Oracle shifts management focus

Oracle shifts management focus

Oracle Australia's Phil Kiely has vacated the position of managing director, Australasia, to head up a new division dedicated to the online delivery of Oracle software as a service in the Asia-Pacific region.

Replacing Kiely as Australian MD is Brian Mitchell, formerly Kiely's sales director, while Lee Warren will chair the new managing director position in New Zealand.

Kiely told ARN he had suggested the move, which sees him take responsibility for all of Oracle's online services in the region, to the vendor's US headquarters, and received an enthusiastic response. Kiely admits that such responsibility is a risky option considering some of the barriers in place for selling software as a service, and is hoping for a transformation of Oracle channel partners to make the strategy work. While Larry Ellison claims 80 per cent of Oracle's worldwide revenues will come from selling software as a service within three to five years, its success rests largely on the enthusiasm of channel partners.

"We have partners already wanting to start delivering Oracle technology as a service who are looking to integrate their own technologies around ours," said Kiely. "I've had lots of one-off discussions with Australian partners and we have invited some of them to a conference in Hong Kong to get as much input from them as we can."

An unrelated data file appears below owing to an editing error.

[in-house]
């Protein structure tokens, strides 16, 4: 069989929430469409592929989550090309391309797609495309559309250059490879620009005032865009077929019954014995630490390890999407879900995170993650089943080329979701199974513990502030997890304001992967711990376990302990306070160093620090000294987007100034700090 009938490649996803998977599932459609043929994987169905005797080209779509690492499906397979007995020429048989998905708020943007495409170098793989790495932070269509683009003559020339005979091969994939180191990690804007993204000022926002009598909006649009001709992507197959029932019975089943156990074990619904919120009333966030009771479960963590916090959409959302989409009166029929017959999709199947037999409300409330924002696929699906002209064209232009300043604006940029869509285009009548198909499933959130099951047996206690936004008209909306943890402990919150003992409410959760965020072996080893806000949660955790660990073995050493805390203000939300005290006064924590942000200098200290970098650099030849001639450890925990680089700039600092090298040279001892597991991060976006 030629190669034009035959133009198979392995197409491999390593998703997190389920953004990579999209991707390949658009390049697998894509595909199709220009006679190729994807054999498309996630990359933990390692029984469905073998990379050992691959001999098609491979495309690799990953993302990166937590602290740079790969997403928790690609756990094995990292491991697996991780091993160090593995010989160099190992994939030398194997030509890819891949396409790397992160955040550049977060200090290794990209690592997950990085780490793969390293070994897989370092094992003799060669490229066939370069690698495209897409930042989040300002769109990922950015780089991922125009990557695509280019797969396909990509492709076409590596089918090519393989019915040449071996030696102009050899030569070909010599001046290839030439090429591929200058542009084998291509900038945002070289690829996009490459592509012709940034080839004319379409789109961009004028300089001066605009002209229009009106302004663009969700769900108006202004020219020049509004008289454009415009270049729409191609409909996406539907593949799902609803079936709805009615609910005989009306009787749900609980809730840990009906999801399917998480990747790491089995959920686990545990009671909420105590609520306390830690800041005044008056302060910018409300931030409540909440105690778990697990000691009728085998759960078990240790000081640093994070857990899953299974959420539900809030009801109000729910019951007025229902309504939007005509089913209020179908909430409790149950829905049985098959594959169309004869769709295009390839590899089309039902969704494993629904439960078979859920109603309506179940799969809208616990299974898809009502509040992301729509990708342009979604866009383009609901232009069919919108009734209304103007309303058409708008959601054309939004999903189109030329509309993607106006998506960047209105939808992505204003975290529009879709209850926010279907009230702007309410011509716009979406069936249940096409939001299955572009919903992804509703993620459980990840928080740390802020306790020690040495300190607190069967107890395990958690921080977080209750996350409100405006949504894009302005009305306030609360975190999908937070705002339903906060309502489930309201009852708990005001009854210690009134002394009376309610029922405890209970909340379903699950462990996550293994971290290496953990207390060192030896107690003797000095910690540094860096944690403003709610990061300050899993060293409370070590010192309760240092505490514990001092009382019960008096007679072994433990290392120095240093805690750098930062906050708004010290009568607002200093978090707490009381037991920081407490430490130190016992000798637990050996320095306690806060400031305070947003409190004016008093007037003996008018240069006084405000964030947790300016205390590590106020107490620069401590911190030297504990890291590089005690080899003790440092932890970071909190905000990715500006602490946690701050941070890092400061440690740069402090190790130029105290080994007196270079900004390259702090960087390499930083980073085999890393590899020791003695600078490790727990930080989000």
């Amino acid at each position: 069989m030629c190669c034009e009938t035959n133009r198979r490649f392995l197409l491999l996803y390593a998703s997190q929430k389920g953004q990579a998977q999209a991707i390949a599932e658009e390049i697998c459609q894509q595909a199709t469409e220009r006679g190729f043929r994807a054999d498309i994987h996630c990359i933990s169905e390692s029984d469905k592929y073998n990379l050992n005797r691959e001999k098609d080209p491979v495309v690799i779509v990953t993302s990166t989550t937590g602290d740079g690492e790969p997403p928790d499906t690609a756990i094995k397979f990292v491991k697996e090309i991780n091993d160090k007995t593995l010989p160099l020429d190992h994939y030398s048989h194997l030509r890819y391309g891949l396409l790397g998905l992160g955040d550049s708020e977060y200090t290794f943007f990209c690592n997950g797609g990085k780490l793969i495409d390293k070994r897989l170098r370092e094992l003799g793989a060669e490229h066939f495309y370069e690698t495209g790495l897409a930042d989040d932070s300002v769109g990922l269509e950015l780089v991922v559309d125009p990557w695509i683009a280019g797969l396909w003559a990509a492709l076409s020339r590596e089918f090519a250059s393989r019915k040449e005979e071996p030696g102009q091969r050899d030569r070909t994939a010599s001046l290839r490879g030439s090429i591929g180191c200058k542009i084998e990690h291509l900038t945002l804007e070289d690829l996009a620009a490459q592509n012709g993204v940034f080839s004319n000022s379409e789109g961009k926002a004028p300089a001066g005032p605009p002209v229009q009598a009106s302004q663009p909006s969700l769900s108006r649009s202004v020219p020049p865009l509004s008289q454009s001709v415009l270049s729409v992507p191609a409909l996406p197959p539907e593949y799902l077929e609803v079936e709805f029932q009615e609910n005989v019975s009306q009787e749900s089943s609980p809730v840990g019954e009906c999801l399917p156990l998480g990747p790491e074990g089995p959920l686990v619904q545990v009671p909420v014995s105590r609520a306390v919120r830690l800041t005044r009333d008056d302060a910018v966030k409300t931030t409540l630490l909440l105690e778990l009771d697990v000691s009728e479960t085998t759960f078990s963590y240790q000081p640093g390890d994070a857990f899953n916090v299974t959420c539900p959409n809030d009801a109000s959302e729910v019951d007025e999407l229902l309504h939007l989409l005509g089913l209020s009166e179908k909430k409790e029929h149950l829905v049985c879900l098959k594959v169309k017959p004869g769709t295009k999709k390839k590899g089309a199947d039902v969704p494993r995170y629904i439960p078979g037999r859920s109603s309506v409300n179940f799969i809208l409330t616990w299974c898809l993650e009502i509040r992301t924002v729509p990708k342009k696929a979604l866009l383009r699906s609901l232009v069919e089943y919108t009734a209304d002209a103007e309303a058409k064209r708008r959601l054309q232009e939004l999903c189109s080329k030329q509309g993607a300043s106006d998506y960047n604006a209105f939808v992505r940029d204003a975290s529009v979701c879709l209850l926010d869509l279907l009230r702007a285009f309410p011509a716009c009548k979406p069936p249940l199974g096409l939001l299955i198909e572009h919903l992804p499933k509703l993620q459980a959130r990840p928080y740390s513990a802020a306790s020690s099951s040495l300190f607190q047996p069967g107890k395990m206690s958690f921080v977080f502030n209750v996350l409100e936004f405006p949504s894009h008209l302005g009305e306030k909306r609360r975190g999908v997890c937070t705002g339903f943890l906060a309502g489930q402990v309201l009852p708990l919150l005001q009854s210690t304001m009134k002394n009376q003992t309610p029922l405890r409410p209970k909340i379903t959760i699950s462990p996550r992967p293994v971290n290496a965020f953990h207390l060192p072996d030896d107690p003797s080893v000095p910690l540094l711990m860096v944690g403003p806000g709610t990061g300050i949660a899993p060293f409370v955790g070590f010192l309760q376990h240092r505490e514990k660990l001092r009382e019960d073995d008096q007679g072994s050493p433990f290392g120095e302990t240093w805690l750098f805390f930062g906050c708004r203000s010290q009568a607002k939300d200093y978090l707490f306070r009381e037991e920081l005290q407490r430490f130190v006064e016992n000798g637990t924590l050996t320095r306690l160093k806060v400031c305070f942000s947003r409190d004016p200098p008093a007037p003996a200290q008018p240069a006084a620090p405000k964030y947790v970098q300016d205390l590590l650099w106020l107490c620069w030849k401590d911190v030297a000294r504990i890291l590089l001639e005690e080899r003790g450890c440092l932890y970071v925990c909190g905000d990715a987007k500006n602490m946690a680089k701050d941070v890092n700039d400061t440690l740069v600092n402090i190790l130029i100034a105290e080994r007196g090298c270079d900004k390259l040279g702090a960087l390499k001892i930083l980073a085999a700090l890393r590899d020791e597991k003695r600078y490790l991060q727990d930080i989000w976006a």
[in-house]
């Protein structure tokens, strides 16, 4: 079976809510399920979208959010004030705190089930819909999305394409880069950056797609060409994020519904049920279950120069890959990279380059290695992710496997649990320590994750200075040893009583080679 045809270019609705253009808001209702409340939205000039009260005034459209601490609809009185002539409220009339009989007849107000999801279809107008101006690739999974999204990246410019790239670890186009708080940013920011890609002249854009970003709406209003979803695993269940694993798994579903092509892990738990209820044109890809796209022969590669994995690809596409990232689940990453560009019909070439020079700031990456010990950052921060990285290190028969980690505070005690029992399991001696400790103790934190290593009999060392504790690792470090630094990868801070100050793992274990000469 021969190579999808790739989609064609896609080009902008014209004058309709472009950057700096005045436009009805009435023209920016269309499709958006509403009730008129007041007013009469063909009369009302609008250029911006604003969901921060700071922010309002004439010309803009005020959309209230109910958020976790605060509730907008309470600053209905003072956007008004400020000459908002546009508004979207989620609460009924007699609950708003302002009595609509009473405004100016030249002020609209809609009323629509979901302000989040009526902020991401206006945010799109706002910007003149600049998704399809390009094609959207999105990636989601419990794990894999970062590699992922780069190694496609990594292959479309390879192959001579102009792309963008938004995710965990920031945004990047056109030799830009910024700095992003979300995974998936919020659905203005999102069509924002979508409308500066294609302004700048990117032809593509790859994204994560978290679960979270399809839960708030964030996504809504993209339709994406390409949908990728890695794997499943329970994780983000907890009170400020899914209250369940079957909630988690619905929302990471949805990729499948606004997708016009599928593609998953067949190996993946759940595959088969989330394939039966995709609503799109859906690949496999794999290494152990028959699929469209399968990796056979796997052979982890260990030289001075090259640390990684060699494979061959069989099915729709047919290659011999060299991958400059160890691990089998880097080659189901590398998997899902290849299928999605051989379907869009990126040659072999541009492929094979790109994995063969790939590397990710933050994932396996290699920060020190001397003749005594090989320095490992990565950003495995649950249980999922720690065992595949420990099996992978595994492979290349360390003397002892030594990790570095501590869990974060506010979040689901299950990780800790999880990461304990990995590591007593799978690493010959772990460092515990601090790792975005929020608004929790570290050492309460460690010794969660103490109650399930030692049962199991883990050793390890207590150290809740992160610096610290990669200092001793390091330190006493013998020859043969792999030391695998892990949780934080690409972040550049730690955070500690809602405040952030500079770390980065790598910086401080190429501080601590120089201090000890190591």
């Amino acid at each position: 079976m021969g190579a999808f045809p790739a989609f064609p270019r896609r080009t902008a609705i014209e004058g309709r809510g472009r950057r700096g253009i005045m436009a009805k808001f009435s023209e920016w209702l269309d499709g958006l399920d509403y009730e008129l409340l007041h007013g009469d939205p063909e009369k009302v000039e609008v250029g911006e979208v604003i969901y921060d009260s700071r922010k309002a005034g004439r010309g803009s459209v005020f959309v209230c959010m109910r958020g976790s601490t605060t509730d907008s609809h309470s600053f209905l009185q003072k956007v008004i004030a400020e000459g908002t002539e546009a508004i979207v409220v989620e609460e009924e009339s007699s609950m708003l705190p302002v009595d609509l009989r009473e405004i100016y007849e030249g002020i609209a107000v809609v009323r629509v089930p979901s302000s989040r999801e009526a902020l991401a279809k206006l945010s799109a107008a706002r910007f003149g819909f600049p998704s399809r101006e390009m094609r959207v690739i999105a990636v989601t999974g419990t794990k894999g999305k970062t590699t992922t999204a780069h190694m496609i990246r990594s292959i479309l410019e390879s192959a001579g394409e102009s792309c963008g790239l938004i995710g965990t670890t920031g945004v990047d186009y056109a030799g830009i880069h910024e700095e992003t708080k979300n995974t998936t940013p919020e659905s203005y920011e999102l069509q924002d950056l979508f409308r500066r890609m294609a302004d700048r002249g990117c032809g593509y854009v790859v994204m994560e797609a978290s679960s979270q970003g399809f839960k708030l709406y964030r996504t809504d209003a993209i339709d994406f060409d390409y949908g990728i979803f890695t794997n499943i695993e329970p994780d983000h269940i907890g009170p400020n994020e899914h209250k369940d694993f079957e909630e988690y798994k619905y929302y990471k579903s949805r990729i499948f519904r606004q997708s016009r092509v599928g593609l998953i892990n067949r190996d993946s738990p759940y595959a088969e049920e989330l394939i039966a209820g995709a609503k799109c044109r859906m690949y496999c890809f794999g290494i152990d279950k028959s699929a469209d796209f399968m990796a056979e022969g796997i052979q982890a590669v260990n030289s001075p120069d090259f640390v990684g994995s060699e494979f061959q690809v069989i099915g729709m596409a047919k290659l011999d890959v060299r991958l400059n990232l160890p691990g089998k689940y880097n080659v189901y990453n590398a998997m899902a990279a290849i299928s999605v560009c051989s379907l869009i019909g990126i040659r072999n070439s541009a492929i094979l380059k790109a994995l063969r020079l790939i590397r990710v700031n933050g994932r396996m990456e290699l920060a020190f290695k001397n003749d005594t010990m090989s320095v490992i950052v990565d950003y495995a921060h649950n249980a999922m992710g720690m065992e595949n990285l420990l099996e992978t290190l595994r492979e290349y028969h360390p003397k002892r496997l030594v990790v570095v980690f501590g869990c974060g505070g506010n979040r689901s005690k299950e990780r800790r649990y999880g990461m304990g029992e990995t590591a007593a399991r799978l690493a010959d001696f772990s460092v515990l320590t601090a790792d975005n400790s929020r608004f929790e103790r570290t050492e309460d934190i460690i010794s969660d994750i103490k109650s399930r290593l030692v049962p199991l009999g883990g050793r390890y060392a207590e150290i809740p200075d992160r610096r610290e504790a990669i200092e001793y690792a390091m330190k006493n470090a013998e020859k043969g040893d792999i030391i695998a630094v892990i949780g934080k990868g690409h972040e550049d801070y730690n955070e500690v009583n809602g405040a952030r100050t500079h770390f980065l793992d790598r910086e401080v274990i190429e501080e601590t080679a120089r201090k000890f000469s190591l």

Kiely said his preference for channel partners would be those that understand the mid-market - those firms with around 50 to 200 employees. "The partners will obviously be important as we don't have a direct sales force that can satisfy the mid-market."

The main barrier Kiely sees in the way of Oracle On-line's success in Australia is bandwidth. He believes Australian customers are charged too much and are moving into broadband at a slower rate than the rest of the world. He said if Australia holds back on bandwidth, his division will look elsewhere in Asia for the majority of their business opportunities.

"The cost of bandwidth will have to come down in Australia," he said. "It has been declining, but not fast enough. It's still one-and-a-half times higher than in most OECD nations. If Australia does not start to offer better price points on bandwidth, the rest of the world will move on. We will be an island in a global economy."

If this issue is resolved, Kiely expects his decision will be vindicated and the channel will have the opportunity to gain significant margins as a result. "Resellers will enjoy greater margins, but it is purely a matter of how fast they can scale up to this model," he said. "The more volume they can push, the better chance of big margins."

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